Harry Boyte and Marie-Louise Ström
“You will rebuild the ancient ruins…You will be called the repairer of the breach” Isaiah 58:12
Millions believe our political system is dysfunctional. “We the people” are divided. The New Nonviolence rebuilds civic life while deepening power, our capacity to act.
What are the roots of the New Nonviolence?
The New Nonviolence has ancient roots in diverse religions – Christian, Jewish, Muslim, Hindu and others. It is also woven into the warp and woof of US, Native American, and immigrant histories. Nonviolence as a method of large scale change was first developed by Mahatma Gandhi in South Africa, who called it “soul force,” Satyagraha, in contrast to violence. Nonviolence was taken up by the Indian Independence movement from Great Britain. The movement’s “soul force” inspired leaders like Bayard Rustin, Septima Clark, and Martin Luther King in the American civil rights (“freedom”) movement. Since then nonviolence has been used by other movements including the United Farm Workers movement in California, the “Velvet Revolution” which overthrew communism in Czechoslovakia, “Mass Action for Peace” by Christian and Muslim women in Liberia which ended a civil war, the “Arab Spring,” and others.
What is the New Nonviolence?
Past nonviolent movements struggled against oppression. Such struggle is necessary. But the New Nonviolence also emphasizes repairing the social fabric and reclaiming joint responsibility for the civic life of our democracy as a source of power itself. Even tactical approaches to struggle against oppression (e.g. capacities to adopt proven tactics like the cross-partisan approach of Results, the anti-poverty lobby -- see Tina Rosenberg, “Lessons in What Works,” New York Times January 31, 2017) needs soul force, a new mindset refusing to demonize “the other,” in our bitterly divided world.
· The New Nonviolence is struggle. In addition to tactics, it includes spiritual, moral, and psychological disciplines.
· The New Nonviolence seeks to understand opponents, both individuals and groups, not defeat or humiliate them.
· The New Nonviolence “hates the sin but loves the sinner,” recognizing that we all can be saints or sinners.
· The New Nonviolence is based on impartial love for enemies and friends alike, concern for others’ potential.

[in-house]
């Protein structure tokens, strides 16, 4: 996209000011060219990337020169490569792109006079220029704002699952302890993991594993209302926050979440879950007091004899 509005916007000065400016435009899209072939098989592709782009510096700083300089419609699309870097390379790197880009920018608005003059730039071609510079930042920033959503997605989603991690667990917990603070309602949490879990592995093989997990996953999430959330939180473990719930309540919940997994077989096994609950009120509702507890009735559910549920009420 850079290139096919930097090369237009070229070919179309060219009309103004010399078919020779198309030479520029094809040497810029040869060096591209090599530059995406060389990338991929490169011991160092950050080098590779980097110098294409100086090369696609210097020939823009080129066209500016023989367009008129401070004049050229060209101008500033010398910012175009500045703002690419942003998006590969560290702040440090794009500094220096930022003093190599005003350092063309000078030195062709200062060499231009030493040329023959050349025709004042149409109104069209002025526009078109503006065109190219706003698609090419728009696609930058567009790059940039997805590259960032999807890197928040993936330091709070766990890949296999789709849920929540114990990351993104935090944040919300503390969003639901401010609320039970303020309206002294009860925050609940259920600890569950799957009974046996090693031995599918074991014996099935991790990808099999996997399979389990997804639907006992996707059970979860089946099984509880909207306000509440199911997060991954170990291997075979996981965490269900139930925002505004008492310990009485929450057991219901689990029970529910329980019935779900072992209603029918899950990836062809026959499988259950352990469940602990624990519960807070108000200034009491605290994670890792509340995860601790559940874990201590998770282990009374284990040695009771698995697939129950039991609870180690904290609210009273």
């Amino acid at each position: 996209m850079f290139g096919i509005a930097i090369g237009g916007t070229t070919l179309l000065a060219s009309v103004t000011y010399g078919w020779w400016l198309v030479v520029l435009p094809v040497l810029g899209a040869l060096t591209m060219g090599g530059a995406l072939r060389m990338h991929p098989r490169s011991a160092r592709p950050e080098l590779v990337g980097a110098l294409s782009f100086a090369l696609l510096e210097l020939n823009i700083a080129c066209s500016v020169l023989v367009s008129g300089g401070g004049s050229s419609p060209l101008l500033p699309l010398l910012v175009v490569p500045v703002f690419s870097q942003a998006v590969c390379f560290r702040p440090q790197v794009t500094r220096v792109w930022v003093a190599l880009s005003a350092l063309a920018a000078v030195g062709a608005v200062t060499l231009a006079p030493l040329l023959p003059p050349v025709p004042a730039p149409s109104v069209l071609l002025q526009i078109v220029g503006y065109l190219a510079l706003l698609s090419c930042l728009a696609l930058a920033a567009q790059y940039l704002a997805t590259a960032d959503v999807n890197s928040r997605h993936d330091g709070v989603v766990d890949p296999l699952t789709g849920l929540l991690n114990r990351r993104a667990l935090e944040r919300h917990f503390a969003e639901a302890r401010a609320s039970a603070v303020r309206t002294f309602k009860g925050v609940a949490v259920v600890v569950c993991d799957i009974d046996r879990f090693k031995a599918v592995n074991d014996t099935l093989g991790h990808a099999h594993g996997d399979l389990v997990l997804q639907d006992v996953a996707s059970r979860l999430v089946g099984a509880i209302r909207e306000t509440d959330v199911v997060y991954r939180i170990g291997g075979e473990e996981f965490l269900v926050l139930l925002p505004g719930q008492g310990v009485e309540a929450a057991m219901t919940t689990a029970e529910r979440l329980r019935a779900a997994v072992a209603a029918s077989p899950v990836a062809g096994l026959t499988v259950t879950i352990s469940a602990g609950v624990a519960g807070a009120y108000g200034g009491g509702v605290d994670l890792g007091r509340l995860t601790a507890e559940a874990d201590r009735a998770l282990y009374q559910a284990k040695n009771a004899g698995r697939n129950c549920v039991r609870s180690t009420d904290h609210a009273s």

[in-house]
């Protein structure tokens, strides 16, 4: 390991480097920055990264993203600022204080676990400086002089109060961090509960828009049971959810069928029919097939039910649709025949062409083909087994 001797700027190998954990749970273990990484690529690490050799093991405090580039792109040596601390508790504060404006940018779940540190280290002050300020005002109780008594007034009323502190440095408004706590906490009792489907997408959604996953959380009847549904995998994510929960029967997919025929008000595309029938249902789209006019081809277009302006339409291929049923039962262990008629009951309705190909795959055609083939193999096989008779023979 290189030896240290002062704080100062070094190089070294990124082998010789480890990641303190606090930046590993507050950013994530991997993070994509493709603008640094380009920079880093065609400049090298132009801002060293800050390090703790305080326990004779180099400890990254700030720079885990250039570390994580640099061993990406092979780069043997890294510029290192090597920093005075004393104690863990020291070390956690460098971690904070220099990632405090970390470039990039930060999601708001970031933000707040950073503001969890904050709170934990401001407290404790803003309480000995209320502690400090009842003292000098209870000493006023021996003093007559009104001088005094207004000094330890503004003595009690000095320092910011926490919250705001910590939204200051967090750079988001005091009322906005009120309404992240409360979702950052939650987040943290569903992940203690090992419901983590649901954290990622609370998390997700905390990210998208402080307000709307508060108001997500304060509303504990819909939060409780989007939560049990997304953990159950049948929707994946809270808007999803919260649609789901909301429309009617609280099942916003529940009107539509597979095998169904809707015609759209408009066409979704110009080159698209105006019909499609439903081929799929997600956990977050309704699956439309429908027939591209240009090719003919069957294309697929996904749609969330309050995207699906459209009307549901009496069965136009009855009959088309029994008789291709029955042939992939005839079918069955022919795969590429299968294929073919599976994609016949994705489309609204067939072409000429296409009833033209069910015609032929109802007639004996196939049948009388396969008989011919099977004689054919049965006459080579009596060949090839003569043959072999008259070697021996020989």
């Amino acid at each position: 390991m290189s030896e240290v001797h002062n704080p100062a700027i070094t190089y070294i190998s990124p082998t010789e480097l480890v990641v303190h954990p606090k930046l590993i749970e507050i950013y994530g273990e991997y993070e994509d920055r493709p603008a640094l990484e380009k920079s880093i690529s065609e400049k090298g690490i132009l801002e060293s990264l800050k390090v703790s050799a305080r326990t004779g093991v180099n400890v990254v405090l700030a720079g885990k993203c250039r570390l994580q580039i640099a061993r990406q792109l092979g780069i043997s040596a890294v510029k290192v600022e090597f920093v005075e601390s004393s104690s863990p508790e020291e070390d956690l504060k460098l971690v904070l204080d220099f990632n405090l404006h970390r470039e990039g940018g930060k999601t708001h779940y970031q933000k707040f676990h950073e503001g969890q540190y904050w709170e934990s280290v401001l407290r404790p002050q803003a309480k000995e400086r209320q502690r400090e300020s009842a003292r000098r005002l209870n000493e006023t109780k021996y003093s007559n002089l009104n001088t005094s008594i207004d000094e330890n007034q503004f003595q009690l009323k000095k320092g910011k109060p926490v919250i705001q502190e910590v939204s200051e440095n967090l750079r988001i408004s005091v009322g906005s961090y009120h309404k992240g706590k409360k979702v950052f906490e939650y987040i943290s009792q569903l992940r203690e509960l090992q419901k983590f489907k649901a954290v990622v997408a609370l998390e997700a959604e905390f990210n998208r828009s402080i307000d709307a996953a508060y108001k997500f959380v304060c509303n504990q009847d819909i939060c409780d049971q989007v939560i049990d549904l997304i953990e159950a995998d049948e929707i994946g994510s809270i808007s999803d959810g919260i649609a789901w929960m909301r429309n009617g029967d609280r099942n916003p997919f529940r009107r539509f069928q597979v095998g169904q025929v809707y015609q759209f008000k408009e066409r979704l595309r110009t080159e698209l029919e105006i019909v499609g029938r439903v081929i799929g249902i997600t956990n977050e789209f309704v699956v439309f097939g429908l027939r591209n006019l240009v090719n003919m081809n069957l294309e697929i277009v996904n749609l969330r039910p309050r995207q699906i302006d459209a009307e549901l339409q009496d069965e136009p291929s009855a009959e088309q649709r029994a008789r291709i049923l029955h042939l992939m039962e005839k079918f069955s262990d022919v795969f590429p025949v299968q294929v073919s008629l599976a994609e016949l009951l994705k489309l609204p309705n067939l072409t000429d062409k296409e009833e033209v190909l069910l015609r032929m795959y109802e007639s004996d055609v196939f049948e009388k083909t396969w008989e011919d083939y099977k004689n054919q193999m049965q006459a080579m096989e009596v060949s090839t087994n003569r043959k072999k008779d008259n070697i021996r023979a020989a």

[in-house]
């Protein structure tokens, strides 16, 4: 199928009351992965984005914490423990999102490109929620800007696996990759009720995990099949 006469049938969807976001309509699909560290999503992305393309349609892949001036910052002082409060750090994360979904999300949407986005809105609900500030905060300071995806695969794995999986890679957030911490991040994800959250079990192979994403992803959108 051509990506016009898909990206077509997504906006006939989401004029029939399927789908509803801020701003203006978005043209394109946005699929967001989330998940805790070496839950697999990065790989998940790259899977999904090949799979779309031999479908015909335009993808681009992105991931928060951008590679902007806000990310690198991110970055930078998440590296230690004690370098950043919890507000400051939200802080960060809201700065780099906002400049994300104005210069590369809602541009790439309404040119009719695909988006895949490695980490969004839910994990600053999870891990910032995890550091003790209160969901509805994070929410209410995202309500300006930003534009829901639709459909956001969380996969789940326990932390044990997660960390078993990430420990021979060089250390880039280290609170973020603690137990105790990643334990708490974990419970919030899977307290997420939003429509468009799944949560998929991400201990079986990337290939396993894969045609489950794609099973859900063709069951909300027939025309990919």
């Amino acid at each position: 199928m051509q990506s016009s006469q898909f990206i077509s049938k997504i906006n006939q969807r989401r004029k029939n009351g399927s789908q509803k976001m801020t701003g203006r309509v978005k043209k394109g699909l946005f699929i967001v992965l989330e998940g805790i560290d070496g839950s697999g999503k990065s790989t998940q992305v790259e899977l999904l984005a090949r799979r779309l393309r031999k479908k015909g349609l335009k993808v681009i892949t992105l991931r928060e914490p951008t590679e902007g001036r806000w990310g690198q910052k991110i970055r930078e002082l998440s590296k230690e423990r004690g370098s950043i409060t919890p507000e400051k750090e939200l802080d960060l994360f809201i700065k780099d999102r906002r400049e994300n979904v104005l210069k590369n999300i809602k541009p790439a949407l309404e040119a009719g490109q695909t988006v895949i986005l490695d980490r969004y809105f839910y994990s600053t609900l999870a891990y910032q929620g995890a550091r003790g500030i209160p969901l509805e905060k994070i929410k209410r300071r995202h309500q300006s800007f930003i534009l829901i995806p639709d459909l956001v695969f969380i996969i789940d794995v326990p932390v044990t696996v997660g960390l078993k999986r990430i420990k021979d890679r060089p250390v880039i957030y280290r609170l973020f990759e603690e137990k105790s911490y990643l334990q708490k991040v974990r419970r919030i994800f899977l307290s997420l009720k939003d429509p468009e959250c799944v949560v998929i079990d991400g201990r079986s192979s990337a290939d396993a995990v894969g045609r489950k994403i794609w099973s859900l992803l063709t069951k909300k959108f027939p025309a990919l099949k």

· The New Nonviolence holds that we begin with self-change – not trying to get others to change. This “calls up resources of strength and courage [people] did not know they had,” as Martin Luther King put it.
The New Nonviolence also stresses rebuilding civic life.
Repairers of the breach
The New Nonviolence enriches concepts that build civic life--the public culture of places--including everyday politics, civic empowerment, and public work.
· Everyday politics. Everyday politics is politics centered on citizens, not politicians. It highlights the fact that democracy is a way of life we all build, far more than elections. It involves working with people who are very different, including opponents. The New Nonviolence emphasizes understanding opponents, not humiliating them.
· Civic agency: Civic agency is the capacity to take effective action across lines of difference. It depends on skills like building public relationships, learning to tell one’s “public narrative,” conducting one on one relational meetings, and “mapping power” around issues. The New Nonviolence infuses practices of such civic skills with moral purpose. It calls up resources of strength and courage.
· Public Work: Public work involves a mix of people (“a” public) who work on shared tasks (“for” public purposes) “in” public. Public life, the setting for public work, is different than private life. We work with those who are radically different, whom we may even dislike. Nonviolence calls us to engage in struggle for change, not remain passive.
Practices of the new nonviolence
Nonviolent movements develop everyday practices. “If you want to work through nonviolence you have to proceed with small things,” said Gandhi. In Montgomery’s civil rights movement, domestic workers walking to work rather than taking segregated buses became a symbol. A driver offered an elderly woman a ride. She refused. “I’m not walking for myself,” she explained “I’m walking for my children and my grandchildren.” In our divided society, where do we start?
Form a study group: Become familiar with nonviolent philosophy, tactics, and civic life (e.g. see Nonviolent methods at Einstein Institute; Civic Studies at Tisch College; Sabo Center for Democracy and Citizenship at Augsburg College)
Unusual meet-up: Meet with someone you disagree with. Don’t judge what is wrong with their views. What’s their story? What can you learn from it? Is there common ground?